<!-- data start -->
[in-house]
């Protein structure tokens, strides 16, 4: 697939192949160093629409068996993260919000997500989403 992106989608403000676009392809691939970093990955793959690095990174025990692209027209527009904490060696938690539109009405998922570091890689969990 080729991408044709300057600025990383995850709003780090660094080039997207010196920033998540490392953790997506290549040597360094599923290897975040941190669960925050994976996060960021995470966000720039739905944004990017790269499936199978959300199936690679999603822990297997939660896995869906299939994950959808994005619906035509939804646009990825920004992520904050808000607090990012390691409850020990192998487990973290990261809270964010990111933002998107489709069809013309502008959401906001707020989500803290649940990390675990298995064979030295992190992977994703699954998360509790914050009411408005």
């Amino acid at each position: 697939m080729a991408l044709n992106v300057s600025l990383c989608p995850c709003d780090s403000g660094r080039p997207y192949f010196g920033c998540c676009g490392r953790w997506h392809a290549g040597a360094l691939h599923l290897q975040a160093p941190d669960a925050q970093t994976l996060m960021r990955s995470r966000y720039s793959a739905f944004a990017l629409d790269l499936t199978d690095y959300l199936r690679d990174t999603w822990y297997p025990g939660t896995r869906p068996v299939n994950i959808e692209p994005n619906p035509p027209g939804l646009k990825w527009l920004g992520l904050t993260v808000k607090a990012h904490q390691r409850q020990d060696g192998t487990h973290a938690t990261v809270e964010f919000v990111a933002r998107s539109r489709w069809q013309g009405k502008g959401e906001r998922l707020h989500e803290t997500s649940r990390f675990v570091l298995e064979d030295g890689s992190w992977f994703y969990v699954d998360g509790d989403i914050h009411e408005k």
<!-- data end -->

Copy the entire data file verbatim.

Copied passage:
[in-house]
């Protein structure tokens, strides 16, 4: 697939192949160093629409068996993260919000997500989403 992106989608403000676009392809691939970093990955793959690095990174025990692209027209527009904490060696938690539109009405998922570091890689969990 080729991408044709300057600025990383995850709003780090660094080039997207010196920033998540490392953790997506290549040597360094599923290897975040941190669960925050994976996060960021995470966000720039739905944004990017790269499936199978959300199936690679999603822990297997939660896995869906299939994950959808994005619906035509939804646009990825920004992520904050808000607090990012390691409850020990192998487990973290990261809270964010990111933002998107489709069809013309502008959401906001707020989500803290649940990390675990298995064979030295992190992977994703699954998360509790914050009411408005």
């Amino acid at each position: 697939m080729a991408l044709n992106v300057s600025l990383c989608p995850c709003d780090s403000g660094r080039p997207y192949f010196g920033c998540c676009g490392r953790w997506h392809a290549g040597a360094l691939h599923l290897q975040a160093p941190d669960a925050q970093t994976l996060m960021r990955s995470r966000y720039s793959a739905f944004a990017l629409d790269l499936t199978d690095y959300l199936r690679d990174t999603w822990y297997p025990g939660t896995r869906p068996v299939n994950i959808e692209p994005n619906p035509p027209g939804l646009k990825w527009l920004g992520l904050t993260v808000k607090a990012h904490q390691r409850q020990d060696g192998t487990h973290a938690t990261v809270e964010f919000v990111a933002r998107s539109r489709w069809q013309g009405k502008g959401e906001r998922l707020h989500e803290t997500s649940r990390f675990v570091l298995e064979d030295g890689s992190w992977f994703y969990v699954d998360g509790d989403i914050h009411e408005k």